Transport and Driving in Singapore
Thanks to good roads and an integrated transport system, getting around Singapore is generally stress-free. The city-state is pedestrian-friendly, most streets have paved sidewalks, and crossing even the busiest of roads is easy to do via overhead bridges, underpasses and crosswalks.
But walking is not always the most efficient way to get around. For such a small place, things in Singapore aren't that close together and the heat, humidity and surprise rainstorms will also probably play a part in limiting the time residents walk around in Singapore.
The good news is that there are several excellent options for transport in Singapore. Between bus routes and Mass Rapid Transit (MRT) lines, commuters can get just about anywhere they need to go, and cabs are abundant and inexpensive.
Public transport in Singapore
Expats who plan on using public transport regularly should consider buying a rechargeable EZ-Link card. These can be bought at most MRT stations and 7-Eleven stores, and can be used on buses and the MRT.
Commuters tap their EZ-Link card when boarding a bus or entering an MRT station, and fares are based on distance.
The mode of transit a commuter chooses is most often related to the services in their area and the amount of time they have to get from Point A to Point B. Buses tend to make frequent stops and often get caught in traffic; the MRT is fast and efficient, but only services particular areas; and while taxis stop less than buses, they're more expensive and are also subject to the perils of congestion.
The MRT in Singapore is clean and air-conditioned. The distance between stops is about two minutes. Peak usage of the MRT is typically during the morning and evening rush hours, with most people heading into or out of the city centre. MRT stations have helpful location maps that expats can use to orientate themselves. Different exits are labelled with the names of significant buildings or landmarks to guide people to their destination.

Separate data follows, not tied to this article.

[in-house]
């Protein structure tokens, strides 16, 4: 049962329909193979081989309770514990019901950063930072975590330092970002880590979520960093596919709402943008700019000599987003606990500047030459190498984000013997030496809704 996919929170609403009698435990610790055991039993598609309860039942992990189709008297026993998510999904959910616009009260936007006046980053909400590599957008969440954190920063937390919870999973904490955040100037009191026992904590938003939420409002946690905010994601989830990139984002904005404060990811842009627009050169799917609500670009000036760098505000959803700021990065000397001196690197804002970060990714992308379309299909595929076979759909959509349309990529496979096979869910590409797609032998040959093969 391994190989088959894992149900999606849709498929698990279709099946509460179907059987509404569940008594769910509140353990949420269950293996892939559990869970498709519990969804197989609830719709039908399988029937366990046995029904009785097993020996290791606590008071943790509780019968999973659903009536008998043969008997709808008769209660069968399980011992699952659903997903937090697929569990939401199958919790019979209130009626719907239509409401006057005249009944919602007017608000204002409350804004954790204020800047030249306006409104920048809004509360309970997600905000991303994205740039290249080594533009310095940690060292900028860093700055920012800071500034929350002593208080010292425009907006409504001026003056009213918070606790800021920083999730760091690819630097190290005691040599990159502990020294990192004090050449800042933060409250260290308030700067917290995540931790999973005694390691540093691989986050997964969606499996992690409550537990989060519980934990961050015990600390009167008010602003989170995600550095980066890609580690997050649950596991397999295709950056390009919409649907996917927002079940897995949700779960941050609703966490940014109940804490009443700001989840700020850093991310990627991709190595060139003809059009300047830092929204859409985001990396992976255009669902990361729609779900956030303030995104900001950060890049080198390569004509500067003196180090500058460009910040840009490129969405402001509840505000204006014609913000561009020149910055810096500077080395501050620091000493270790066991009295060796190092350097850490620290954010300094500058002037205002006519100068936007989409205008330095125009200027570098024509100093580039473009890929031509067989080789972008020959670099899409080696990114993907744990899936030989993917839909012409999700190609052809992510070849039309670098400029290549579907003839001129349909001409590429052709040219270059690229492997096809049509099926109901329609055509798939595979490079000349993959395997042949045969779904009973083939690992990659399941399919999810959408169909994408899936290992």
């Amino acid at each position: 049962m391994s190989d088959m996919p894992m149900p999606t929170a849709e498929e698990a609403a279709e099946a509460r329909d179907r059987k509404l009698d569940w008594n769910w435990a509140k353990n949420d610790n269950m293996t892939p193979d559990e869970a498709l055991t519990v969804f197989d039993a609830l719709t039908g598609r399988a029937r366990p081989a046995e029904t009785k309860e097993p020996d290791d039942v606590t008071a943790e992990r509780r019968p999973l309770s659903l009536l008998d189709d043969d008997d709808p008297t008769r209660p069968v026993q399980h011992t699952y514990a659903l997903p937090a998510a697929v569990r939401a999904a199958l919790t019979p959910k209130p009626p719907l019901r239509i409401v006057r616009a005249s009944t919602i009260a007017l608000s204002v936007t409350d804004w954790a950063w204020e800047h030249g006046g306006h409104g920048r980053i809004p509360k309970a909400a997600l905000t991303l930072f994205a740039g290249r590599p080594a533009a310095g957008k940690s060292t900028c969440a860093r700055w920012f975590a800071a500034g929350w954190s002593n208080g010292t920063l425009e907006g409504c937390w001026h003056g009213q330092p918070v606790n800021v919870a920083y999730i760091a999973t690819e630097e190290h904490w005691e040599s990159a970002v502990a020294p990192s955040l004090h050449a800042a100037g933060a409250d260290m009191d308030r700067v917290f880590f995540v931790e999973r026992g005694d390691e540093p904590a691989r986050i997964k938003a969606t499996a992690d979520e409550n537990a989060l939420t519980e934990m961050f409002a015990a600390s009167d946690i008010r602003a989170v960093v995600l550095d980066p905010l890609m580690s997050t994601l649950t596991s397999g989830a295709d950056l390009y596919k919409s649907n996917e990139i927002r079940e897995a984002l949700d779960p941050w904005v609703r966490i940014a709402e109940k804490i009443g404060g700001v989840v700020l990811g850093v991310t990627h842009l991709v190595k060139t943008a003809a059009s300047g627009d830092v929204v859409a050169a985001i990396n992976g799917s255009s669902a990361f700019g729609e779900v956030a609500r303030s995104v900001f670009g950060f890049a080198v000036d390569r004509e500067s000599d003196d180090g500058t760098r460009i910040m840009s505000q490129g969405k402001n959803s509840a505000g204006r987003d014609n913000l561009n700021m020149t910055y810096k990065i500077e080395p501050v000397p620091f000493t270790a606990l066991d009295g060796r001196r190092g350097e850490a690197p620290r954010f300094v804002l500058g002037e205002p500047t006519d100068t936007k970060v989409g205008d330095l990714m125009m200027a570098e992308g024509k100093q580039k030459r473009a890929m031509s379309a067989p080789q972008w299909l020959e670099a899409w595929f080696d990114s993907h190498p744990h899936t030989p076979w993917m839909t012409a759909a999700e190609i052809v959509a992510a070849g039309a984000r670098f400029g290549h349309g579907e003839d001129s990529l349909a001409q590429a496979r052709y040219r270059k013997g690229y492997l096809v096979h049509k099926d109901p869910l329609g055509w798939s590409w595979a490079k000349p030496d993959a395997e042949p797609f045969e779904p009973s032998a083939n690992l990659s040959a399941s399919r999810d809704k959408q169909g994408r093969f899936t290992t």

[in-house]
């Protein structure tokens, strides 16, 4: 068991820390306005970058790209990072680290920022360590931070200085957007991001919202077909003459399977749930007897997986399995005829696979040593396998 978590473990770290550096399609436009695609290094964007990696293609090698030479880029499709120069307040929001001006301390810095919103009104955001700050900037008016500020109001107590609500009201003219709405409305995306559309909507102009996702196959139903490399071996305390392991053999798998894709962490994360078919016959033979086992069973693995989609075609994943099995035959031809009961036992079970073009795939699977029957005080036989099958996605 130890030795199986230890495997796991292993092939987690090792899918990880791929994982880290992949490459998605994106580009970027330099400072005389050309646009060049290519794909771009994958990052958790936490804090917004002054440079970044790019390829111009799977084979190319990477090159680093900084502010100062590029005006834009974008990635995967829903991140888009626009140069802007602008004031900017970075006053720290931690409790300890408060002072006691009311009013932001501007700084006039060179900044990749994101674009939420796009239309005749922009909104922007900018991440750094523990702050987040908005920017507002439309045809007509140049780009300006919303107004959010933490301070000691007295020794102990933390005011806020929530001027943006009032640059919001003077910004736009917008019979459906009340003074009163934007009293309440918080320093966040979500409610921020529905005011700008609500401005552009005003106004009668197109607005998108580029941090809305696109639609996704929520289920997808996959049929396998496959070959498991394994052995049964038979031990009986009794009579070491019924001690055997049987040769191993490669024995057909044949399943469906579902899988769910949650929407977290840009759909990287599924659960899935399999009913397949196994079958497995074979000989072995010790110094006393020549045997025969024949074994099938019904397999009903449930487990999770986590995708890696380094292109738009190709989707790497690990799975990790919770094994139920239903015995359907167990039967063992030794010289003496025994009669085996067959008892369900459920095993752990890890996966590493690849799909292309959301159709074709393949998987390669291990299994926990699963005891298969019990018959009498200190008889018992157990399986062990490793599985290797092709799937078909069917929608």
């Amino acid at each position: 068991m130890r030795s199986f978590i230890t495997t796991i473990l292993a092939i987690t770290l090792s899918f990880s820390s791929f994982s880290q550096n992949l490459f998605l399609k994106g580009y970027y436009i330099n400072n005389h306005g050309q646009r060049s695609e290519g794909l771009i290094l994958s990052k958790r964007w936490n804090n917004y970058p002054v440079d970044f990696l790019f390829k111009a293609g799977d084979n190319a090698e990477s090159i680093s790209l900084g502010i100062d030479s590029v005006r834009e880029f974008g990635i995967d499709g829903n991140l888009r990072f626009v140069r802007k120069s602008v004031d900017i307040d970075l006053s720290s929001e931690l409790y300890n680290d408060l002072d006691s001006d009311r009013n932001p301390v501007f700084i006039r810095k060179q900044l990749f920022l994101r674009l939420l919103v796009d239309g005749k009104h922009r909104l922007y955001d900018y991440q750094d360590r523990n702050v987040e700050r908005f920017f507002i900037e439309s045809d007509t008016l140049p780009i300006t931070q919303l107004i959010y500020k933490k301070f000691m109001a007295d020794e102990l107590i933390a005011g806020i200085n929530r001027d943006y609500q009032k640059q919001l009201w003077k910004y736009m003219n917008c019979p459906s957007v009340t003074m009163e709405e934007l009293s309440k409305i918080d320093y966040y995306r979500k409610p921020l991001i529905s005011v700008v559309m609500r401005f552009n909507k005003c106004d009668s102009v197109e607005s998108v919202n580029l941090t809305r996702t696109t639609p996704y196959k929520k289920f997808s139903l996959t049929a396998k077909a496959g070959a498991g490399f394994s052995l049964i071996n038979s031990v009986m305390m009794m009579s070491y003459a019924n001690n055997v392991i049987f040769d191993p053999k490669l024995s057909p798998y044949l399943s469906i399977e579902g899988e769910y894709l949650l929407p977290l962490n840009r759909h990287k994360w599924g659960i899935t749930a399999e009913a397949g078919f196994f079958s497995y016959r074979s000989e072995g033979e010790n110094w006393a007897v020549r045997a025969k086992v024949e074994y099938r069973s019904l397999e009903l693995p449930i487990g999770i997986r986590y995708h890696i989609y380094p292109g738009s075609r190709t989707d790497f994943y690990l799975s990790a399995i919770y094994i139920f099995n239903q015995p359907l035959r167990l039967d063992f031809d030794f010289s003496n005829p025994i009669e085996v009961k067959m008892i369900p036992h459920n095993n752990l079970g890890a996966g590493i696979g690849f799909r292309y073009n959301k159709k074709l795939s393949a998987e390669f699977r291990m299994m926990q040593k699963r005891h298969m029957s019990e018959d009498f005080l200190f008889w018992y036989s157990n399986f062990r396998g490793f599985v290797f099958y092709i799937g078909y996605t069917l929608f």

More than 300 bus services run throughout Singapore, operating from about 5.30am to midnight. These routes tend to go further into the residential areas than the MRT lines, and residents often use them to connect to an MRT station.
Bus stops have helpful signs that display information for all routes servicing that particular stop. Most bus stops are named after the building or landmark they are closest to.
If a commuter doesn't have an EZ-Link card to pay for bus fare, it's possible to pay the driver in cash, but be sure to keep the ticket in case there's an inspection.
Taxis in Singapore
Taxis are a comfortable and convenient way to get around Singapore, and are also a relatively cheap way to travel. Most cabs have a light on their roof, with red indicating the cab is occupied and green meaning it's available.
Head to the closest taxi queue to wait for a cab. These are often located near busy areas, like shopping areas or hawker centres. If there isn't a queue, simply stand along the curb and flag the next available cab down by waving at it. Another way to book a taxi is to call one or book one online. It's a good idea to keep a few cab company numbers and websites on hand.
Cycling in Singapore
Cycling in Singapore is increasing in popularity but there are few bike lanes and not all drivers are considerate.
There are two options for cyclists who would rather avoid the roads: riding on the sidewalk or using the Park Connector Network (PCN). Riding a bike on sidewalks is common, but expats are advised to use a bell to alert pedestrians of their presence.
The PCN is a series of wide walkways for pedestrians and cyclists which link public parks together. These cut behind neighbourhoods, along waterways and sometimes connect with major roads and MRT lines too. PCN routes are scenic and sometimes faster than using roads.
Driving in Singapore
Owning a car in Singapore usually isn't necessary. Public transportation is extensive, efficient and affordable. But some expats do prefer buying or leasing a car or motorcycle, and the freedom associated with them.
Whether leasing or buying, drivers will have to pay for a Certificate of Entitlement (COE), which allows an individual to own a car in Singapore for 10 years. The system was created to try and limit the number of cars on the road, and the price of a COE depends, in part, on the current demand for COEs.
Other costs are involved too. Parking is almost never free, insurance prices are high and road tolls quickly add up. Expats who want to import a car will have to contend with registration fees and customs taxes.